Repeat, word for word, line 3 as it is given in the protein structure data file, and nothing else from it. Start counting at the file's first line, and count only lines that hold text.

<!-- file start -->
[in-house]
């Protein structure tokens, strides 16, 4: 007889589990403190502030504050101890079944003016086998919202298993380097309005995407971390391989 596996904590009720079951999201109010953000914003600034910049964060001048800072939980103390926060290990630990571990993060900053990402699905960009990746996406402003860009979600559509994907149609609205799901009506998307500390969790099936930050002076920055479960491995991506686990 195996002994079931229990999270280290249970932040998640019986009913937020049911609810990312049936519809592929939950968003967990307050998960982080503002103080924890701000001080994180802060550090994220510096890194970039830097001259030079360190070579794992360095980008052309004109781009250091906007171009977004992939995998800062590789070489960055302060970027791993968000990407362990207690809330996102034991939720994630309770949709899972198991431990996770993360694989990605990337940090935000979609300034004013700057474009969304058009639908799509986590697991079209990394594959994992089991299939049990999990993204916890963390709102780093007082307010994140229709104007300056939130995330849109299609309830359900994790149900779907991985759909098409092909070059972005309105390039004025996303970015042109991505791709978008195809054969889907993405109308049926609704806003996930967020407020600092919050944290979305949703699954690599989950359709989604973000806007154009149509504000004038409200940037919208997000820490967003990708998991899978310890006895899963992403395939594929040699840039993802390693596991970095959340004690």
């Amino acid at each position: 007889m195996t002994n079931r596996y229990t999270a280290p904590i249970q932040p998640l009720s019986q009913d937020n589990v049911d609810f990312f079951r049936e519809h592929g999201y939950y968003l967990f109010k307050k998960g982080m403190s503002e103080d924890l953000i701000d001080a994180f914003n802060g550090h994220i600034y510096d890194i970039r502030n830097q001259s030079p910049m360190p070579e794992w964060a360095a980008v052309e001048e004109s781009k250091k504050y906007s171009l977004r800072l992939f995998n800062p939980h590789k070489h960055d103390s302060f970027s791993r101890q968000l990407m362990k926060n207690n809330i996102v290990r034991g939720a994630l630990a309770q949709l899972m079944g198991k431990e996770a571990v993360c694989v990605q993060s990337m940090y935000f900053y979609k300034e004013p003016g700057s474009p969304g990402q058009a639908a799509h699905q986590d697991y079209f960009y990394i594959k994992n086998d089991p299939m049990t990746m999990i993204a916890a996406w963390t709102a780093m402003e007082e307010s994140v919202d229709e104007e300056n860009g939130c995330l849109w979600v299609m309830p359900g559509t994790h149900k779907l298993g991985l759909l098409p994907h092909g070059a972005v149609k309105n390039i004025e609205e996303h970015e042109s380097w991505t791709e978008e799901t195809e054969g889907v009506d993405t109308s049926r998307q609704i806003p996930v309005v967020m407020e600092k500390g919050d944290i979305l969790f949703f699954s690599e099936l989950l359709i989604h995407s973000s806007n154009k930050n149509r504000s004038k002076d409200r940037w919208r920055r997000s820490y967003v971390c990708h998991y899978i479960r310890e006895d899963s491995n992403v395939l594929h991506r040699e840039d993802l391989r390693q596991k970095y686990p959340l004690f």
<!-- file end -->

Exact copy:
């Amino acid at each position: 007889m195996t002994n079931r596996y229990t999270a280290p904590i249970q932040p998640l009720s019986q009913d937020n589990v049911d609810f990312f079951r049936e519809h592929g999201y939950y968003l967990f109010k307050k998960g982080m403190s503002e103080d924890l953000i701000d001080a994180f914003n802060g550090h994220i600034y510096d890194i970039r502030n830097q001259s030079p910049m360190p070579e794992w964060a360095a980008v052309e001048e004109s781009k250091k504050y906007s171009l977004r800072l992939f995998n800062p939980h590789k070489h960055d103390s302060f970027s791993r101890q968000l990407m362990k926060n207690n809330i996102v290990r034991g939720a994630l630990a309770q949709l899972m079944g198991k431990e996770a571990v993360c694989v990605q993060s990337m940090y935000f900053y979609k300034e004013p003016g700057s474009p969304g990402q058009a639908a799509h699905q986590d697991y079209f960009y990394i594959k994992n086998d089991p299939m049990t990746m999990i993204a916890a996406w963390t709102a780093m402003e007082e307010s994140v919202d229709e104007e300056n860009g939130c995330l849109w979600v299609m309830p359900g559509t994790h149900k779907l298993g991985l759909l098409p994907h092909g070059a972005v149609k309105n390039i004025e609205e996303h970015e042109s380097w991505t791709e978008e799901t195809e054969g889907v009506d993405t109308s049926r998307q609704i806003p996930v309005v967020m407020e600092k500390g919050d944290i979305l969790f949703f699954s690599e099936l989950l359709i989604h995407s973000s806007n154009k930050n149509r504000s004038k002076d409200r940037w919208r920055r997000s820490y967003v971390c990708h998991y899978i479960r310890e006895d899963s491995n992403v395939l594929h991506r040699e840039d993802l391989r390693q596991k970095y686990p959340l004690f």